Nexus Shift

I have recently had the opportunity to purchase and use the LitraTorch by Litra Gear. I love this light for toy photography. It’s such a great portable size and the perfect amount of light for fill even during direct sunlight.

Doctor Phlox sees a strange light near the surface. SOOC photo.

I was rummaging through my closet the other day and I randomly found this Doctor Phlox figure that I purchased as an impulse buy from a thrift store a few years back – not sure why I hadn’t used it in a shot yet. I think it’s because a few years ago I was on a Lego minifigure binge. I still am, but I’m now venturing into bigger toy territory too.

The shot above of Phlox was taken on my car dash in direct sunlight with my Voigtlander 25mm f0.95 wide open. I use a ND filter to make this possible. I used the LitraTorch on high as a fill light in the front. Sunlight is behind Phlox.

I have always loved space and consider myself a Trekkie. I grew up watching Star Trek: The Next Generation, almost every Saturday. I’m sorry, but William Shatner as Captain Kirk doesn’t hold a candle to Picard. That being said, I am an even bigger fan of the reboot with J.J. Abrams. I just love the lens flares and the light in his films.

The light in the distance… do you see it!?

After messing around with the LitraTorch as a fill light I have realized what I have been missing. I have never achieved shots like this in direct sunlight. I’ve always had way too much contrast with such a bright background that all the details are in the dark in front. I end up with a silhouette of sorts rather than what I was really going for and I guess I just accepted that as a fact of circumstance. I would just adjust the blacks in Lightroom or something; but that option has drawbacks producing some weird digital artifacts sometimes.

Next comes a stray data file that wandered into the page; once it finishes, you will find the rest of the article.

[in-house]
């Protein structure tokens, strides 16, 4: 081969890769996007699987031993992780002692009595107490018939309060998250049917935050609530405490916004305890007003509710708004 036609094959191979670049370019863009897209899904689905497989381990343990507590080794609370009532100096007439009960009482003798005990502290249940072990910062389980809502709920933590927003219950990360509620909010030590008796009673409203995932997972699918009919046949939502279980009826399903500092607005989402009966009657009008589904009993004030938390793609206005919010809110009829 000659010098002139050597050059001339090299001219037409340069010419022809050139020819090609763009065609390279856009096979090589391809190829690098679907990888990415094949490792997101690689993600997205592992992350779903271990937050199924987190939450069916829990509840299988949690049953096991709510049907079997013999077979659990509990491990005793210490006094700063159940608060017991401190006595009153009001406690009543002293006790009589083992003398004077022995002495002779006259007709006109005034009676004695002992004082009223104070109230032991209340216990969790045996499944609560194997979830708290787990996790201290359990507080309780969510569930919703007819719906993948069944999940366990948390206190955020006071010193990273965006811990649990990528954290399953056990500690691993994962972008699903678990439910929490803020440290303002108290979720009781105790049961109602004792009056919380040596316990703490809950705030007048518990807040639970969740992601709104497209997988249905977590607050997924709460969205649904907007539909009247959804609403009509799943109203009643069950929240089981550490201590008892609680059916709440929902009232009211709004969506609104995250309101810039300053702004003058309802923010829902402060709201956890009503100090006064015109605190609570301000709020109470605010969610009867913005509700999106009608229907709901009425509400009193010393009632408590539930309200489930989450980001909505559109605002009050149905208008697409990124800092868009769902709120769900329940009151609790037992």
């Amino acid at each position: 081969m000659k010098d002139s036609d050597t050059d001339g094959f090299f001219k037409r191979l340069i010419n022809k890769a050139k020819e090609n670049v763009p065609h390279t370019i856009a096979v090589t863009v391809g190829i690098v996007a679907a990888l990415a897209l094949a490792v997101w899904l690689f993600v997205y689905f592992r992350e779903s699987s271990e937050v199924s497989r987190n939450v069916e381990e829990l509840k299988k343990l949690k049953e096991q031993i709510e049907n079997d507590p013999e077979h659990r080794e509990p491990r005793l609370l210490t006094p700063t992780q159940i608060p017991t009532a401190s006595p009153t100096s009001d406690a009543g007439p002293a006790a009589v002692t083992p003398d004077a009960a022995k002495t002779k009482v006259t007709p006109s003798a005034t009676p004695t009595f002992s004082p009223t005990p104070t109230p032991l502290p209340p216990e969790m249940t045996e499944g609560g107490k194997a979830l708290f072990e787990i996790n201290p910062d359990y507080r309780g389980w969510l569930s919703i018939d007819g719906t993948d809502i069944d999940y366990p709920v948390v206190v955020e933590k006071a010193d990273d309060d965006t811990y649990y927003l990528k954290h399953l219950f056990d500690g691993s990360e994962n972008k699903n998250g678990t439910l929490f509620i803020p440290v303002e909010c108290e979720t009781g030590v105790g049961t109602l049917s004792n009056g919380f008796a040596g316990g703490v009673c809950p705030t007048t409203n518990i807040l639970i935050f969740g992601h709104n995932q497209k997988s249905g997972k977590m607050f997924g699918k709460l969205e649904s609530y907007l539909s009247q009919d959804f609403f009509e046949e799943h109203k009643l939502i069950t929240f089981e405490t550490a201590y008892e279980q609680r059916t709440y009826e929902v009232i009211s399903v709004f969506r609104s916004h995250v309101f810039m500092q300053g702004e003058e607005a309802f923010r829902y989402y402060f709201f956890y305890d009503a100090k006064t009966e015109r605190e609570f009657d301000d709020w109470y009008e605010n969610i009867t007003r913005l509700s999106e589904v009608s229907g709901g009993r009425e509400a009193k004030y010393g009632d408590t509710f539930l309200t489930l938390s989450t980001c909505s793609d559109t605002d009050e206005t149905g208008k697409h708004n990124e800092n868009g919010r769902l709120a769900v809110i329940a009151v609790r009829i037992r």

Well, I was wrong. There is a better way – a nice powerful mini light studio!

What is it’s power source…?

There are quite a few toy photographers that I always return to for inspiration and one of them is Janan Lee aka @spideygoeshygge on Instagram. He has these mesmerizing spaceman shoots that have such great lighting. When I found Phlox I threw him in my camera bag for a shot if the opportunity arose and I wanted to emulate the feels of Janans shots.

The op came while we were running some quick errands. I was staying with the kiddos in the car while my wife went into the store to find a Halloween costume. It was a bright sunny day today and surprisingly pleasant at 72 degrees. My dash became my studio. I kept the frame tight and angled up toward the sky so I would avoid all the reflections from cars and buildings and such and the dash was transformed into another world… a world that would eventually parallel the Star Trek: Generations film with entering into a version of the Nexus Ribbon.

A bit of Enlight app magic and I combined two shots into the main shot on this post.

After these shots I busted out some heavy artillery: The beauty of the orange plastic Halloween Pumpkin Pail. $1 @ Walmart. (Not sure why I included this link – I guess it’s a bit funny for me, and it’s late when I’m writing this…)

Turned out to be quite the epic light when paired with my dash sunlight, some fancy balancing acts, and the LitraTorch as a front fill.

Doctor Phlox was transported through the Nexus Ribbon into some sort of fiery orange dimension.

As you can see from these shots – a nice studio setup is really not needed for toy photography. I love the portability of it all. The LitraTorch fits easily in my small camera bag with a few toys and lenses. I love how I can incorporate so many plain ordinary everyday objects and generate a completely new world; that right there my friends is why I do toy photography.

~ Joecow

What kind of random things do you use in your shots? Have you ever considered portable lighting solutions? What has worked for you?